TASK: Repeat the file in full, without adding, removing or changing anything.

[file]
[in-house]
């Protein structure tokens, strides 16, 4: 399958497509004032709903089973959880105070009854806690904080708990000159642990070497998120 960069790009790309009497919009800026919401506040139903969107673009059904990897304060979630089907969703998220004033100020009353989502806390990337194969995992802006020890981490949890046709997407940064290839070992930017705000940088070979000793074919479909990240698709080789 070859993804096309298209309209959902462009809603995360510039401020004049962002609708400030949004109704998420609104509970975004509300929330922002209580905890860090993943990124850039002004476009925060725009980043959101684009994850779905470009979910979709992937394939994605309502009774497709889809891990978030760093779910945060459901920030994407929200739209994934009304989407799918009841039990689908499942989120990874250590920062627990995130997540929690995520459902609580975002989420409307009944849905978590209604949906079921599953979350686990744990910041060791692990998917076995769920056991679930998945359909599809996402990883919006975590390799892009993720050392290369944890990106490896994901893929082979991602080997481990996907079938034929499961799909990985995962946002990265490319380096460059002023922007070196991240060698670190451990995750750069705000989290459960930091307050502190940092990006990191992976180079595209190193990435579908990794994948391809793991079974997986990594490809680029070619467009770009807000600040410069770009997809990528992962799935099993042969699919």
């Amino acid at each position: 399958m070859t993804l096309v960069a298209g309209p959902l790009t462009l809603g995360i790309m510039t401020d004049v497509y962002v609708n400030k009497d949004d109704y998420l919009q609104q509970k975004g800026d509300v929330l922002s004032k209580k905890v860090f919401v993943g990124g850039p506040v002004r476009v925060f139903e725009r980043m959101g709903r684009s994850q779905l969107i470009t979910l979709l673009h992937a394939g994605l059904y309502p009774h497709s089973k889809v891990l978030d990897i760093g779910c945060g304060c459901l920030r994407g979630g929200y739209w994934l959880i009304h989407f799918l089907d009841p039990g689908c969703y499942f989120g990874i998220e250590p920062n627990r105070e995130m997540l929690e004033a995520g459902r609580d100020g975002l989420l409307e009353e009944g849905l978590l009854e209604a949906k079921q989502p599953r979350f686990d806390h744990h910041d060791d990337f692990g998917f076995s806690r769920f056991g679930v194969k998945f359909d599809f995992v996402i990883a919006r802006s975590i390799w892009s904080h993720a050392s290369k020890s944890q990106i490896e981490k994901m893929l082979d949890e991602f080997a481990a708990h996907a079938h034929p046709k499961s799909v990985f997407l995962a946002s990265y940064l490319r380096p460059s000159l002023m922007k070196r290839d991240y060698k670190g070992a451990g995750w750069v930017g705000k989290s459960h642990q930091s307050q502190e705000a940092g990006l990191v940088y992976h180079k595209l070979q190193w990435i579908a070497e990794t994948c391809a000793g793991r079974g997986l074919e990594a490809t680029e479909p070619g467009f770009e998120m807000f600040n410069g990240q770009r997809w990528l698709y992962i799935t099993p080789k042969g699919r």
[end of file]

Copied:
[in-house]
């Protein structure tokens, strides 16, 4: 399958497509004032709903089973959880105070009854806690904080708990000159642990070497998120 960069790009790309009497919009800026919401506040139903969107673009059904990897304060979630089907969703998220004033100020009353989502806390990337194969995992802006020890981490949890046709997407940064290839070992930017705000940088070979000793074919479909990240698709080789 070859993804096309298209309209959902462009809603995360510039401020004049962002609708400030949004109704998420609104509970975004509300929330922002209580905890860090993943990124850039002004476009925060725009980043959101684009994850779905470009979910979709992937394939994605309502009774497709889809891990978030760093779910945060459901920030994407929200739209994934009304989407799918009841039990689908499942989120990874250590920062627990995130997540929690995520459902609580975002989420409307009944849905978590209604949906079921599953979350686990744990910041060791692990998917076995769920056991679930998945359909599809996402990883919006975590390799892009993720050392290369944890990106490896994901893929082979991602080997481990996907079938034929499961799909990985995962946002990265490319380096460059002023922007070196991240060698670190451990995750750069705000989290459960930091307050502190940092990006990191992976180079595209190193990435579908990794994948391809793991079974997986990594490809680029070619467009770009807000600040410069770009997809990528992962799935099993042969699919």
């Amino acid at each position: 399958m070859t993804l096309v960069a298209g309209p959902l790009t462009l809603g995360i790309m510039t401020d004049v497509y962002v609708n400030k009497d949004d109704y998420l919009q609104q509970k975004g800026d509300v929330l922002s004032k209580k905890v860090f919401v993943g990124g850039p506040v002004r476009v925060f139903e725009r980043m959101g709903r684009s994850q779905l969107i470009t979910l979709l673009h992937a394939g994605l059904y309502p009774h497709s089973k889809v891990l978030d990897i760093g779910c945060g304060c459901l920030r994407g979630g929200y739209w994934l959880i009304h989407f799918l089907d009841p039990g689908c969703y499942f989120g990874i998220e250590p920062n627990r105070e995130m997540l929690e004033a995520g459902r609580d100020g975002l989420l409307e009353e009944g849905l978590l009854e209604a949906k079921q989502p599953r979350f686990d806390h744990h910041d060791d990337f692990g998917f076995s806690r769920f056991g679930v194969k998945f359909d599809f995992v996402i990883a919006r802006s975590i390799w892009s904080h993720a050392s290369k020890s944890q990106i490896e981490k994901m893929l082979d949890e991602f080997a481990a708990h996907a079938h034929p046709k499961s799909v990985f997407l995962a946002s990265y940064l490319r380096p460059s000159l002023m922007k070196r290839d991240y060698k670190g070992a451990g995750w750069v930017g705000k989290s459960h642990q930091s307050q502190e705000a940092g990006l990191v940088y992976h180079k595209l070979q190193w990435i579908a070497e990794t994948c391809a000793g793991r079974g997986l074919e990594a490809t680029e479909p070619g467009f770009e998120m807000f600040n410069g990240q770009r997809w990528l698709y992962i799935t099993p080789k042969g699919r």